As a frequent visitor to Israel, I often leave conflicted. I love the food, I have many friends that have open their homes to me, the history is unparalleled, the spirit of inventorship rivals any other nation, and the never say die attitude is inspirational. And yet, I am troubled, like many, about the region’s oldest democracy as it struggles with its identify and future. Can Israel be both a democratic state and a Jewish state? In its pursuit for the latter will it sacrifice the former?
Last week I happened to be in Israel when key points of the Kerry Plan were released to the public courtesy of New York Times’ Thomas Friedman (who was visiting and staying in the same hotel as yours truly). I won’t bore you with the details of the plan, but it was interesting to witness firsthand the “he said/he said” schoolyard silliness within the Netanyahu government. If the Israeli government, and its outspoken ministers spent as much time talking with the Palestinians as they argue amongst themselves perhaps a deal could be struck. Alas, the Israeli cultural tenet to argue (arguing to Israelis is like gambling to Asians, it’s a cultural thing) and debate makes negotiation a slow process.
While the hero of the settlers, millionaire software mogul Economy Minister Naftali Bennett of HaBayit HaYehudi (The Jewish Home) Party criticizes both his boss, Prime Minister Benjamin Netanyahu, and American Secretary of State John Kerry, fellow coalition government member and Justice Minister Tzipi Livni of the Hatnuah Party continues to spar with Bennett. Throw into the mix Yair Lapid, Finance Minister and head of the new Yesh Atid party, has also been at odds with Bennett. And then there is Foreign Minister Avigdor Lieberman who merged his Yisrael Beiteinu Party with Netanyahu’s Likud and has gone from the radical right winger to proponent of a Palestinian state. And we haven’t even mentioned the opposition Labor party. Can you imagine a U.S. administration where the Secretary of State, Treasury Secretary, President, and Attorney General openly denigrate one another?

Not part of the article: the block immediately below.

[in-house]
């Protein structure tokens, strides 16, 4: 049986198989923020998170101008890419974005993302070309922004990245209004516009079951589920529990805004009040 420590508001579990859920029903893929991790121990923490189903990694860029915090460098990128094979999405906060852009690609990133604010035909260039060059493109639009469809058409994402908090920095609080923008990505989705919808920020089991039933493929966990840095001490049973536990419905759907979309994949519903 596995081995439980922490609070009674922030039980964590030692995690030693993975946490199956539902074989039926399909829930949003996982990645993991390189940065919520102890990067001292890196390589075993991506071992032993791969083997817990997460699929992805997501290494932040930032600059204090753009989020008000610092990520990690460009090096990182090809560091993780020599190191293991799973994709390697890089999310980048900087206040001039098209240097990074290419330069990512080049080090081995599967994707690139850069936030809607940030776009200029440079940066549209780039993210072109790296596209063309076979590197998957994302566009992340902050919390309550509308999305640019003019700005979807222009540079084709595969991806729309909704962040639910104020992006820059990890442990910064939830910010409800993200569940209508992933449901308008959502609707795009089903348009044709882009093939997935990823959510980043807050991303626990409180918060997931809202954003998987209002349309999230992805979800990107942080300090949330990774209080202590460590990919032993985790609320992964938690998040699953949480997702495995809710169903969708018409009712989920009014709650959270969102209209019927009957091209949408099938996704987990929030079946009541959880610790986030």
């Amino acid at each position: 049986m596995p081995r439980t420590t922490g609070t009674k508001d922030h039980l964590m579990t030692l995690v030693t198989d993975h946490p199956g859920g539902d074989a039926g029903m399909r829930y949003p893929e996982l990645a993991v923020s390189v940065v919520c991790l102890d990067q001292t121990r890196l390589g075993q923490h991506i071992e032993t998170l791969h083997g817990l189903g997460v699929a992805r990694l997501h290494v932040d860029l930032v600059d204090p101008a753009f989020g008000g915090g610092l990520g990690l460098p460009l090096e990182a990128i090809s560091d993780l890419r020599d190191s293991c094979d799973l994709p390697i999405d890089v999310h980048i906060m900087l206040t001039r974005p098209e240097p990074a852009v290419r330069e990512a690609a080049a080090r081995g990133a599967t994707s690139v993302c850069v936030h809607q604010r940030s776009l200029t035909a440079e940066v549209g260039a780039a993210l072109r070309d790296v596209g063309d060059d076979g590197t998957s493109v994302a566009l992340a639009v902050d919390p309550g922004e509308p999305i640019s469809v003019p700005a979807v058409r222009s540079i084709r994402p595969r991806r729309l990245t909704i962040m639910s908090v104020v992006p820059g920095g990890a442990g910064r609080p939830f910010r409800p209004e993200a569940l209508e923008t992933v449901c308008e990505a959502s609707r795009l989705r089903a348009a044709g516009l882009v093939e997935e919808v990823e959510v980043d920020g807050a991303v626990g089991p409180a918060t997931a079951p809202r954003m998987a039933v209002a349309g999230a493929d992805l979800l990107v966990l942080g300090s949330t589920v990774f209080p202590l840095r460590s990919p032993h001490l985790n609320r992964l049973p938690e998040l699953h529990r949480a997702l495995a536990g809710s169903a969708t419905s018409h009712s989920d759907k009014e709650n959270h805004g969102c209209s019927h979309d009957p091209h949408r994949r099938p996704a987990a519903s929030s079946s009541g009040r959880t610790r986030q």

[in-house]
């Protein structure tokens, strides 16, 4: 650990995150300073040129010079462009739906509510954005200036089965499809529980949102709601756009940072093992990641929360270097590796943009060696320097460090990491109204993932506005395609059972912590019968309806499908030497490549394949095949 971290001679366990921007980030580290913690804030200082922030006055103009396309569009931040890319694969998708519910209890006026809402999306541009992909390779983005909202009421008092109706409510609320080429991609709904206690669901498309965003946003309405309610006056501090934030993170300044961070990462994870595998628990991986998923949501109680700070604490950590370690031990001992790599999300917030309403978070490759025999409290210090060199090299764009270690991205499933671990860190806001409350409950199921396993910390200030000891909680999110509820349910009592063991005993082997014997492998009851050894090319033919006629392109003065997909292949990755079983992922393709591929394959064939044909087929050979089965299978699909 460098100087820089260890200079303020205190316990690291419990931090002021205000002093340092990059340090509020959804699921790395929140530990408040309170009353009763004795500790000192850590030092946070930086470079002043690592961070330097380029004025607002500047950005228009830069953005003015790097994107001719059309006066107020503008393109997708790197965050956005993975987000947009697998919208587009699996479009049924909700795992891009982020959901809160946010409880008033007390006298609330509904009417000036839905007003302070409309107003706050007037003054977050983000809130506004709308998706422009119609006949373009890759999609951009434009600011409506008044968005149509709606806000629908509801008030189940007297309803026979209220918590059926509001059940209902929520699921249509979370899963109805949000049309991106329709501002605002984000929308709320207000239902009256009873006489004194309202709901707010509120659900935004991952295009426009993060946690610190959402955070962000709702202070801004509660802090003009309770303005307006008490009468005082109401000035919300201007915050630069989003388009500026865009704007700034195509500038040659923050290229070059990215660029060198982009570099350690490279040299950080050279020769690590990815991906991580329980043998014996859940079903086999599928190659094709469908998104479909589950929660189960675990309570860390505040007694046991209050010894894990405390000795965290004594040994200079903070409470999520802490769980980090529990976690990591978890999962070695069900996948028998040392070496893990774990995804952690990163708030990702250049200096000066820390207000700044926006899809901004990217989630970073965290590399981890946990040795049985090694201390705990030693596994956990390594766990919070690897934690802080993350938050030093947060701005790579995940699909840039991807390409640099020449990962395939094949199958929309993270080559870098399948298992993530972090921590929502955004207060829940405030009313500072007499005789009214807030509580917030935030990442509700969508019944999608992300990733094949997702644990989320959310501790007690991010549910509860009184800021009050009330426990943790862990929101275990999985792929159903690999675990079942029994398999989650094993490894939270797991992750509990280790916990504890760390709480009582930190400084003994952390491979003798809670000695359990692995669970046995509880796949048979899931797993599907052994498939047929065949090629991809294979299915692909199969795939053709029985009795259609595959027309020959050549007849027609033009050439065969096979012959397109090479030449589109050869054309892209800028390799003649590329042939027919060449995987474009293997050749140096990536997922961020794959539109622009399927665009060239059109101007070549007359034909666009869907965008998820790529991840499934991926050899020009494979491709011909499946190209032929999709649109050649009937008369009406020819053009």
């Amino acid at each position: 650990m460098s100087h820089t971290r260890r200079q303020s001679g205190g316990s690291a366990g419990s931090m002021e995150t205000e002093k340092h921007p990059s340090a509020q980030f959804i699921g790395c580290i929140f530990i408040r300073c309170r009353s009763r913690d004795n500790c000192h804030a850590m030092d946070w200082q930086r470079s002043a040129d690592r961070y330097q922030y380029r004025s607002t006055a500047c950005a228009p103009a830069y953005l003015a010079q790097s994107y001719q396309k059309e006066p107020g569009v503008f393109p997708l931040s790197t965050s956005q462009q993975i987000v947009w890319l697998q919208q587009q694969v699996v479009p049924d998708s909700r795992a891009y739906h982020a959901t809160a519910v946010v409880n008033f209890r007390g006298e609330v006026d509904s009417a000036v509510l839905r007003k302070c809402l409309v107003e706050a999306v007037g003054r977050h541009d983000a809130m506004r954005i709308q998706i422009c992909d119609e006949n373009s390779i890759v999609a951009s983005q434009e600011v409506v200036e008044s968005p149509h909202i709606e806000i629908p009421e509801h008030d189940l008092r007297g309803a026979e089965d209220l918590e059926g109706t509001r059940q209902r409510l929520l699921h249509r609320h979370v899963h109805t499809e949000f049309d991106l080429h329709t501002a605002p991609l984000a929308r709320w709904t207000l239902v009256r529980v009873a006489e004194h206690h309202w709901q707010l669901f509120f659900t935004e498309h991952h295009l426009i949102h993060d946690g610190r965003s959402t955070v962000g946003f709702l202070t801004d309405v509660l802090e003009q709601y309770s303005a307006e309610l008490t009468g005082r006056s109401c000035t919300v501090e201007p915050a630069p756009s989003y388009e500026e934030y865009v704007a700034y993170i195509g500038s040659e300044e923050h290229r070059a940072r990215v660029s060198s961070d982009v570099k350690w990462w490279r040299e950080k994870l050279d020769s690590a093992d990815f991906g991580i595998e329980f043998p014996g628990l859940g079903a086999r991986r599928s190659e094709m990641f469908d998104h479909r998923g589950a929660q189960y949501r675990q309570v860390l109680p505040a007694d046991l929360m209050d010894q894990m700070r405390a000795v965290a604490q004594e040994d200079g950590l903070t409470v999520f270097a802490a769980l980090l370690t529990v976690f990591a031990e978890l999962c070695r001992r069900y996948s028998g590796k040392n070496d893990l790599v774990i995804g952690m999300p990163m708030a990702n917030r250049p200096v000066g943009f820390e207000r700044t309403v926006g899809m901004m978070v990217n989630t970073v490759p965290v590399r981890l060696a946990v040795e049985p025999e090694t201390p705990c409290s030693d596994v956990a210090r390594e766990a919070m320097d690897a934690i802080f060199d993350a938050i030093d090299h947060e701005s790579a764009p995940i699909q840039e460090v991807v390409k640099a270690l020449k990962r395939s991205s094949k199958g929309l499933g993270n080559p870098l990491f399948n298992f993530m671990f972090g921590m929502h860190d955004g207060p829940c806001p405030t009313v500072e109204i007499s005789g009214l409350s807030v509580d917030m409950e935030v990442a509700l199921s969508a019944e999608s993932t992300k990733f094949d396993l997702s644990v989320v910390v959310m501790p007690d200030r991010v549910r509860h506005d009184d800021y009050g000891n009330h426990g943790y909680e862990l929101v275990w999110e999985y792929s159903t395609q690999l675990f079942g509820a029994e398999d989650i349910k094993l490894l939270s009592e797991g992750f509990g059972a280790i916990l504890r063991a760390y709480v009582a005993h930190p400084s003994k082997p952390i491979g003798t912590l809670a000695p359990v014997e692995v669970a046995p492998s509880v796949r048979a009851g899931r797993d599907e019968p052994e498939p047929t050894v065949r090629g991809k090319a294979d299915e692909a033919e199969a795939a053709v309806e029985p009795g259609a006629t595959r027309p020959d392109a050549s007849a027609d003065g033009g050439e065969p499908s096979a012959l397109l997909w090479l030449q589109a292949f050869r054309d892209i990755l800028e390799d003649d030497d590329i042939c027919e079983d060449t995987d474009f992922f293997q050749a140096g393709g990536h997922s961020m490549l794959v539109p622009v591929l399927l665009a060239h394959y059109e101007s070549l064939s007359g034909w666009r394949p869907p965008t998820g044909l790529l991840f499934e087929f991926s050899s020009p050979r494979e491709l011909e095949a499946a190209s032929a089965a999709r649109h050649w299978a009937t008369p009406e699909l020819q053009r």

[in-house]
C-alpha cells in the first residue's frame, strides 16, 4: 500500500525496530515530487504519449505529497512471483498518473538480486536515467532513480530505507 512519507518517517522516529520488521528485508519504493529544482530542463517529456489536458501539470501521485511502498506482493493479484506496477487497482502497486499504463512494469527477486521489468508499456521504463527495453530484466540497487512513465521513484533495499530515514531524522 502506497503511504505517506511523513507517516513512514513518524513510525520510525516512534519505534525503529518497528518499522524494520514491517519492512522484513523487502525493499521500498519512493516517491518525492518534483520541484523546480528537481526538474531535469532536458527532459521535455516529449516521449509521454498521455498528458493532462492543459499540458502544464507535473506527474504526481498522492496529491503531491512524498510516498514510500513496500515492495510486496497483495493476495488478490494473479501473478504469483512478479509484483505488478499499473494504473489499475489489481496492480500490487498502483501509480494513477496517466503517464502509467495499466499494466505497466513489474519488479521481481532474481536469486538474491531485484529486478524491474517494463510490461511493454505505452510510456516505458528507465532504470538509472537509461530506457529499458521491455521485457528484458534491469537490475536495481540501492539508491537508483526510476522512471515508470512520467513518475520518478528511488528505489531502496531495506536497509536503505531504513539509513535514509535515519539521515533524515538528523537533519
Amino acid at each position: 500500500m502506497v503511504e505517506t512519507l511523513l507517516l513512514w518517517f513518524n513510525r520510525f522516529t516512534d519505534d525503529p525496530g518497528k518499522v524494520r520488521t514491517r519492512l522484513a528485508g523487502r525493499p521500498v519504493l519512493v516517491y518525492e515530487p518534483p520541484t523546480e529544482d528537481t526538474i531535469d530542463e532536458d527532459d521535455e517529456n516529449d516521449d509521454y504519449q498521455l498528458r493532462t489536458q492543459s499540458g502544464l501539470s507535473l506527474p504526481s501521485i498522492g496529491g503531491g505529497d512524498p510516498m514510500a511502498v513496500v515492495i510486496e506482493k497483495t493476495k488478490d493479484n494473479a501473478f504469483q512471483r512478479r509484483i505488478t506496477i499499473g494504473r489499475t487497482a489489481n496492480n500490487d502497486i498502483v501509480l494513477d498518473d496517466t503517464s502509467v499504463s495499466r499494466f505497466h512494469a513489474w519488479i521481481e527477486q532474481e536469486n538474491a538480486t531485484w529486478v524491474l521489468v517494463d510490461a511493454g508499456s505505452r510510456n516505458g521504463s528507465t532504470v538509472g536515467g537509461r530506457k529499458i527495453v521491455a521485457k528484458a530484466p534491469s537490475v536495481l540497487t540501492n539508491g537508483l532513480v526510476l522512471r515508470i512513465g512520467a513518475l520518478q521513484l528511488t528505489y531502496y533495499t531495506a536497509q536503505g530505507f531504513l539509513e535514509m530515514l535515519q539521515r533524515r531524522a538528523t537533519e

Meanwhile, these news stories are commonplace in the occupies territories:
- Israeli forces forbade the Islamic call for prayer at the Ibrahimi Mosque in Hebron 49 times in the month of January because it "annoyed" Jewish settlers.
- Israeli forces on Monday morning stormed the Bab al-Awda protest encampment which Palestinian and international activists erected Sunday near the Bisan checkpoint in the northern Jordan Valley
- A group of settlers from Shilo settlement uprooted more than 1000 olive trees and newly planted saplings in the village of Sinjil north of Ramallah, planted with funding from ICRC
- Ten Israeli military vehicles stormed Qabatia and inspected several homes before leaving the town. A military spokesman said the raids were 'routine security activity.'
- In 2013, Israel destroyed 99 buildings in annexed East Jerusalem, leaving 298 people homeless, according to UN figures
These are not isolated stories, they represent a one week snapshot of headlines in the occupied territories. An illegal and amoral act that that is a blight upon a democratic state. It is up to Netanyahu to do the right thing and enable the creation of a Palestinian State if he really wants a Jewish Democratic State. The current situation of occupation is undemocratic. The establishment of a single state with equal rights to all citizens will ultimately leave Jews in Israel as a minority, and thus not a Jewish State.
As hard as the Netanyahu government continues to play the security card, they will get their sympathies from the American Congress. Though, the claims of imminent danger from the West Bank have been greatly exaggerated as Shin Bet, the Israeli state security service, is now counting rock throwing as terror incidents. Netanyahu will likely have to risk his political career as his right wing government would collapse if he were to accept the Kerry Plan. Of course, he could probably form a new a coalition government with centrist and leftist parties. Of course, there is no guarantee that Abbas will be able to sell it to the Palestinian people either.
As Israeli journalist and author of My Promised Land Ari Shavit said “I think that the two-state solution is necessary for political reasons, first of all, but also for moral reasons. I think that it's incomprehensible that the Palestinians will not have a state of their own.”
Imagine that, the political and moral thing to do are one in the same.